Future 25: Steve Martocci, Splice CEO, Empowers Artists With Code - Rolling Stone
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Future 25: Steve Martocci, CEO of Splice

The former engineer is streamlining music-making by pulling ideas from the open-source data world

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Subscription music-streaming has ushered in new growth for recorded music. But you can’t keep up that growth without also making it easier in the first place for artists to create new songs — the very products that power this new economy — argues Splice, a tech start-up that wants to not just help artists create more music, but make its creation much easier.

Founded in 2013, Splice is a cloud-collaboration service for artists that also offers production tools, a “Beat Maker,” and an expansive $8/month library of royalty-free loops and samples. Its samples have been used in chart-topping hits by Drake, Sebastián Yatra and Maren Morris, streamed over 60 million times by Splice’s users, and given a windfall of $20 million to the producers who made them. Earlier this year, the company raised $57.5 million to continue improving its tools for creators interested in designing and selling short snippets of sounds rather than more fleshed-out melodies.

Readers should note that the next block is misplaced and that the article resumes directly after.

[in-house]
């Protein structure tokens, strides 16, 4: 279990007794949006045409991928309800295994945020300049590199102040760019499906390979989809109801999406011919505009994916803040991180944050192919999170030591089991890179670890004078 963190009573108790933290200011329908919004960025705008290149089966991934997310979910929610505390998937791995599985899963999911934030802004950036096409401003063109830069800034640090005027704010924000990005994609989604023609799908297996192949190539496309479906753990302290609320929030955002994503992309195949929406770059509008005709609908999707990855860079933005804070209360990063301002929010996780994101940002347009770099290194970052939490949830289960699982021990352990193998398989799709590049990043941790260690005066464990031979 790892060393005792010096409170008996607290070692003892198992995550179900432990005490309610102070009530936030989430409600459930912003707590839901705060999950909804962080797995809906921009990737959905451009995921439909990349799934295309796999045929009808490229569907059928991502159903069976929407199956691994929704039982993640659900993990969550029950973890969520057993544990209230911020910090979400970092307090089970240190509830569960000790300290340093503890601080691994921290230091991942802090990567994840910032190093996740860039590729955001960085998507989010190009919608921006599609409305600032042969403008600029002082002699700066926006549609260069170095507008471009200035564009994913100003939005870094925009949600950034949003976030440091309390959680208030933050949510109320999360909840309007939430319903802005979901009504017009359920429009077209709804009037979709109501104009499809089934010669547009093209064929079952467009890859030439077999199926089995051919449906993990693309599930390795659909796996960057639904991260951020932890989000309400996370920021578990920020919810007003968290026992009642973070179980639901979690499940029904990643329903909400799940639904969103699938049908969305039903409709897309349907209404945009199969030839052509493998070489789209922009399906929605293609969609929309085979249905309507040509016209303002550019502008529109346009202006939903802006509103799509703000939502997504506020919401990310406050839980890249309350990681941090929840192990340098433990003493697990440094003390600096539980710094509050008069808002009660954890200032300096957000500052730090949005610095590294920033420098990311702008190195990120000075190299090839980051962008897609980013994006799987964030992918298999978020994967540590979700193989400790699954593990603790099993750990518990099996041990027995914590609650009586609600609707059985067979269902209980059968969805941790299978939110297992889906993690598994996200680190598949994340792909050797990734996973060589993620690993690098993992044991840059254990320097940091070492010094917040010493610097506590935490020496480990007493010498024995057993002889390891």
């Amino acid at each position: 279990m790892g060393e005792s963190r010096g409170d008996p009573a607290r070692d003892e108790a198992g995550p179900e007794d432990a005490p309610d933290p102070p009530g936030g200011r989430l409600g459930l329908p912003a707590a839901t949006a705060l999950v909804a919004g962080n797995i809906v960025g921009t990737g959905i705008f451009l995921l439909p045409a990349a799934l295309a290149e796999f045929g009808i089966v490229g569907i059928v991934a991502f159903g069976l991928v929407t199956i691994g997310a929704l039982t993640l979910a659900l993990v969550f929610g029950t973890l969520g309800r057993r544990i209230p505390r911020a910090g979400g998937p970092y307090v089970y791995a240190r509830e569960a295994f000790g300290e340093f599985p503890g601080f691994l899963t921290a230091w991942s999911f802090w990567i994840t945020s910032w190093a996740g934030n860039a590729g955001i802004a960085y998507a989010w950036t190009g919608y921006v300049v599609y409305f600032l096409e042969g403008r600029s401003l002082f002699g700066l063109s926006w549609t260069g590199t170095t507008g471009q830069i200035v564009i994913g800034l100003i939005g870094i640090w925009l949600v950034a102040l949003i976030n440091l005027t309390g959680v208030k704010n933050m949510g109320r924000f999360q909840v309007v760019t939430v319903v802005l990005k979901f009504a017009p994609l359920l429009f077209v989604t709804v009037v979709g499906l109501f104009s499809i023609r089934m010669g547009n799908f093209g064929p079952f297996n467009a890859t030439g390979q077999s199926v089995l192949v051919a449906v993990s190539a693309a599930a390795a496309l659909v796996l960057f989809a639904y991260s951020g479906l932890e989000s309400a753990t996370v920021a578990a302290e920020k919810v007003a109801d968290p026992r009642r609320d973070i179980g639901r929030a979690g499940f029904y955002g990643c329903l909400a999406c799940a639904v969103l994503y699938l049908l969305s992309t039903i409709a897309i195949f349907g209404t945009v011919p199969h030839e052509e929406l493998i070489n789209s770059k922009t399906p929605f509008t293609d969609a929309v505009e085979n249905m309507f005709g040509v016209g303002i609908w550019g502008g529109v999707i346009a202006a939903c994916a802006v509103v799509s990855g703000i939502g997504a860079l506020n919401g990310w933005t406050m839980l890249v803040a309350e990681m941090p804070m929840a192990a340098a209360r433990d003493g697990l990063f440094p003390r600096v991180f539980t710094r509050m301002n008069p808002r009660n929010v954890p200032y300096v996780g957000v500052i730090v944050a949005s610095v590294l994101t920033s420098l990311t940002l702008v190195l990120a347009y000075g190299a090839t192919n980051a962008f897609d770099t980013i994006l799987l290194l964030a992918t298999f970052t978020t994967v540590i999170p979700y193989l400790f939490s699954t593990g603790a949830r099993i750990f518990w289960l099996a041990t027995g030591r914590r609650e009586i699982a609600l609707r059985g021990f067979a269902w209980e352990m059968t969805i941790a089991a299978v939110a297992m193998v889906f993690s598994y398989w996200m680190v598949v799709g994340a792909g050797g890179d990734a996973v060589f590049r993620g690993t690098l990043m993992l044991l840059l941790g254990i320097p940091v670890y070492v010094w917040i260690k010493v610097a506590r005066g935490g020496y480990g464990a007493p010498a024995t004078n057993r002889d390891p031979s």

But convincing music creators to put their sounds on Splice was not easy. “When we first started, people were like, ‘there’s no fucking way I’m giving you my samples. Why would I give my secret sauce out?’” says CEO Steve Martocci, an engineer who drew inspiration for Splice from the open-source software world. He built his previous company, GroupMe, in 24 hours with colleagues at a hackathon; it taught him that sharing the creative process with others could make for a better product. “There’s so much you can learn from how much programmers share,” he says. Splice, whose officially-registered business name is “Distributed Creation Inc,” gained traction in the industry by being transparent about its premise, eventually netting producers like Oak Felder, Ian Kirkpatrick, and Rihanna collaborator Wondagurl. One significant competitive advantage for Splice is that it’s run into virtually no licensing issues, since it sells new, original creations rather than extracting samples from existing recordings.

In This Article: Future 25, music industry


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